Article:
Down 5-3 going into the bottom of the seventh, the Angels put together an inning that will go down among the most productive in major league postseason history. Ten runs, 10 hits and a curse lifted.

It took 73 years for a team to match the 10 hits in a postseason inning put up by the Philadelphia Athletics in the 1929 World Series. But now the Angels have done it twice in the span of eight days, also getting 10 hits in the fifth inning of their series-clinching victory over the New York Yankees on Oct. 5.

``I was screaming all inning and the only thing I could get out was `Wow!' '' said Angels pitcher Jarrod Washburn, who will start Game 1 of the World Series.

The key to the inning was Kennedy's three-run homer off Johan Santana that gave the Angels a 6-5 lead, but it nearly didn't happen. After Spiezio and Bengie Molina both singled to begin the inning, Scioscia asked Kennedy to bunt the runners over even though Kennedy had homered in his first two at-bats.

Kennedy fouled off the first bunt attempt before Scioscia took the bunt off. On an 0-2 pitch, Kennedy made history, becoming the fifth player to hit three homers in a postseason game. Babe Ruth (twice, 1926, '28), Bob Robertson (1971), Reggie Jackson (1977) and George Brett (1978) are the others.

``My first reaction was that it didn't happen,'' Erstad said of watching Kennedy's ball sail into the bleachers. ``I had to get on deck to get myself ready and I nearly passed out.''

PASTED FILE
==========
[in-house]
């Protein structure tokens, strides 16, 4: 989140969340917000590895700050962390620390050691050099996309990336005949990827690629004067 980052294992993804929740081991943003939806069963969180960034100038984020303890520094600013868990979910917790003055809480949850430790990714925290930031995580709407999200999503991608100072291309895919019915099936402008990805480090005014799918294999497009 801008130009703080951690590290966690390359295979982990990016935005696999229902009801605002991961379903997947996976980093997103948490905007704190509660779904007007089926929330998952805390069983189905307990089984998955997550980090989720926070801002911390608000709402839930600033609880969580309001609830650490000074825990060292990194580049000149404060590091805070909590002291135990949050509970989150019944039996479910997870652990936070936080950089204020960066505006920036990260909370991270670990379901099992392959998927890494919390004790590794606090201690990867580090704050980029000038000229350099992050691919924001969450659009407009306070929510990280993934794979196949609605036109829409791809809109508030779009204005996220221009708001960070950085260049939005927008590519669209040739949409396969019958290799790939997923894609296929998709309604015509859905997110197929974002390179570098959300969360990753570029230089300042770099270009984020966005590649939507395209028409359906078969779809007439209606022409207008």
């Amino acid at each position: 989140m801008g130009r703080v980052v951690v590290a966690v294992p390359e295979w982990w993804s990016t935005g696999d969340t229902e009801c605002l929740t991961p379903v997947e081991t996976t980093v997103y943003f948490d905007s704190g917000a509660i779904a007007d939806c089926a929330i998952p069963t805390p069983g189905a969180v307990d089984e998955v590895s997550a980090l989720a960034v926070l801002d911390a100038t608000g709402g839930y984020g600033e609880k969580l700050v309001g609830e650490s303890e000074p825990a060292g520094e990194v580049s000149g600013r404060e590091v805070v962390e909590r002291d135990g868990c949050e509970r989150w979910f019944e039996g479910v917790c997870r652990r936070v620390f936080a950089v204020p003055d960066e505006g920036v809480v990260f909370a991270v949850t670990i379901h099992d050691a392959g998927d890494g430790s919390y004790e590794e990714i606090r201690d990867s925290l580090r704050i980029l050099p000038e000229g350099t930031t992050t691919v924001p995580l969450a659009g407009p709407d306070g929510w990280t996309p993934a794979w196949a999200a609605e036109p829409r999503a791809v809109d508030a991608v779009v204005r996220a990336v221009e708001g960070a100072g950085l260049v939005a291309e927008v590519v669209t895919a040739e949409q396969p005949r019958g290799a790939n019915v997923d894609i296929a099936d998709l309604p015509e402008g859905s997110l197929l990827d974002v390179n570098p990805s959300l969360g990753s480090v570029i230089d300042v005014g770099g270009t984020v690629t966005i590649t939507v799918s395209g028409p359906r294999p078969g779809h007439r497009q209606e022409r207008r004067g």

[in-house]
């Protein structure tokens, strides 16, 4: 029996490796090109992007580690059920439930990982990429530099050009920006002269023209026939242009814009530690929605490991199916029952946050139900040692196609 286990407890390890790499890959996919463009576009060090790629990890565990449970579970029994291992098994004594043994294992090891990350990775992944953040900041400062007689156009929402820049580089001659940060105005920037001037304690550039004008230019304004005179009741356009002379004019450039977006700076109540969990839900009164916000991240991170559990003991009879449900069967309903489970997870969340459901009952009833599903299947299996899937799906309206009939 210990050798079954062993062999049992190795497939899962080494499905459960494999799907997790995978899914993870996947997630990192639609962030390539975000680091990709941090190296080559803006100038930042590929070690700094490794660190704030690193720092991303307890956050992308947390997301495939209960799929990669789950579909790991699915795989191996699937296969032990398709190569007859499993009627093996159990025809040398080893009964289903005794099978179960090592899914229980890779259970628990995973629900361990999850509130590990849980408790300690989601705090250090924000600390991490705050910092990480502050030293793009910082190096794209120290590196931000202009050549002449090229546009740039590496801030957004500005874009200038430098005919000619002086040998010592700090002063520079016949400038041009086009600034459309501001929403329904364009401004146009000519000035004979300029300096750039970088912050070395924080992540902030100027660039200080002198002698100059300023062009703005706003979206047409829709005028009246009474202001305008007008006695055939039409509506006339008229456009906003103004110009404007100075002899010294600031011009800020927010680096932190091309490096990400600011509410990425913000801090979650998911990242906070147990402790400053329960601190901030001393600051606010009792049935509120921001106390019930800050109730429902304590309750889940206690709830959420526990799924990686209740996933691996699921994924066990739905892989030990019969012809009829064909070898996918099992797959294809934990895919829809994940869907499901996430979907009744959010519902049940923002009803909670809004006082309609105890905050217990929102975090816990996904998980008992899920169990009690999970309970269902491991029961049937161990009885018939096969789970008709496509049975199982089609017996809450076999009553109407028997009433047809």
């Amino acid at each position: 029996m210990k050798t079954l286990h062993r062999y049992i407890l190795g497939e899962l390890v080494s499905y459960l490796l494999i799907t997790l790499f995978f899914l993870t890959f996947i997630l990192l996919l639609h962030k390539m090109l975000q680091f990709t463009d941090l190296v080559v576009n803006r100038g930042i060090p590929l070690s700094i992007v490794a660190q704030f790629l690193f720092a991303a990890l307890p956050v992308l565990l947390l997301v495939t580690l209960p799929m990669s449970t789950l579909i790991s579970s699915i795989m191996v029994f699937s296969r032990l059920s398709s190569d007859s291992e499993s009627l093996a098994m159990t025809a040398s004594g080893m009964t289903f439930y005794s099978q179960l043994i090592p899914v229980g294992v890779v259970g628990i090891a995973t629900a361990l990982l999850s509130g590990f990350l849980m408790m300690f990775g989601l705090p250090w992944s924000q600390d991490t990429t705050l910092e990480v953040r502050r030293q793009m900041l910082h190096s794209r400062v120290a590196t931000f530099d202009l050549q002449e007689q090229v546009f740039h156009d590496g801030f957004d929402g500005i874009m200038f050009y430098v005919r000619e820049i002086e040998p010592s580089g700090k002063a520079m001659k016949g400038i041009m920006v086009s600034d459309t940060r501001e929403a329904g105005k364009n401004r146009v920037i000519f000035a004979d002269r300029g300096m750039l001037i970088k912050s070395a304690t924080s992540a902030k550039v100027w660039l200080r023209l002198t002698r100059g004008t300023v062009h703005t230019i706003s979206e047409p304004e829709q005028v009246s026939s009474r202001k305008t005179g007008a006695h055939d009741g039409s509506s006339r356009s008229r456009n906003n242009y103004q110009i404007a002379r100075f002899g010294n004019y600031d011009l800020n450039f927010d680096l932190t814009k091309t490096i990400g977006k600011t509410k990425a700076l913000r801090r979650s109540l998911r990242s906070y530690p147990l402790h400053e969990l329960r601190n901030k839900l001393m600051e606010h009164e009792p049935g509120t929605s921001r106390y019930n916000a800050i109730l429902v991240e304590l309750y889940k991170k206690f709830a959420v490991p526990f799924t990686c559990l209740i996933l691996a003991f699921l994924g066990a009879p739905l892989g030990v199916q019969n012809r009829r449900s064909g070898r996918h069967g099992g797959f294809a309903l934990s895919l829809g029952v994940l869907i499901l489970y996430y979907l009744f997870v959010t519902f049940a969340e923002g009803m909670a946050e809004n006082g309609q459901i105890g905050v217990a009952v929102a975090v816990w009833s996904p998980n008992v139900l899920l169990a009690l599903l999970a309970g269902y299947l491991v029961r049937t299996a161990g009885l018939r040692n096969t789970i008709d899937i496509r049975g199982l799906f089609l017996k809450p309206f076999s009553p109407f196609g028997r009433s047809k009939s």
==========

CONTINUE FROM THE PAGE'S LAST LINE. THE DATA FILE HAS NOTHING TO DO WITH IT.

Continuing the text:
The onslaught continued from there and it didn't stop until the Angels had sent 15 batters to to plate. Naturally, Twins manager Ron Gardenhire came away impressed with the Angels.

``When the Oakland A's ran off 20 games in a row and when they got finished with their 20-game streak and these guys (Angels) were, what, two games back, I knew that these guys were for real,'' Gardenhire said. ``That's a great baseball team right there. You compare them to all the other lions and tigers in this game, they've got big hearts, they never stop playing.''

Not this year, not until the last out of the World Series.


ANAHEIM -- Before the Angels' Game 5 victory over the Minnesota Twins Sunday, the Angels dugout was teeming with former Angels.

Buck Rodgers, Jim Fregosi, Bobby Knoop, Bobby Grich and Ken Forsch reveled in the moment, feeling a part of the club as it was about qualify for its first World Series.

``I was up in Montreal and it was sad,'' said Rodgers, who played with the original Angels and managed the club from 1991-94. ``I threw out the first pitch before a game that might have been the last game in the history of the franchise. But it's the opposite here. They've done a great job here. The fans are alive again. There's a lot of press (media) eating crow. It's vindication for all of us.

``All of us ex-Angels are rooting hardest of anyone in the stands for these guys to go to the World Series. This is still the Cowboy's team in a lot of respects.''

Fregosi, along with Rod Carew the only players to have their numbers retired, managed the club to its first American League West title in 1979.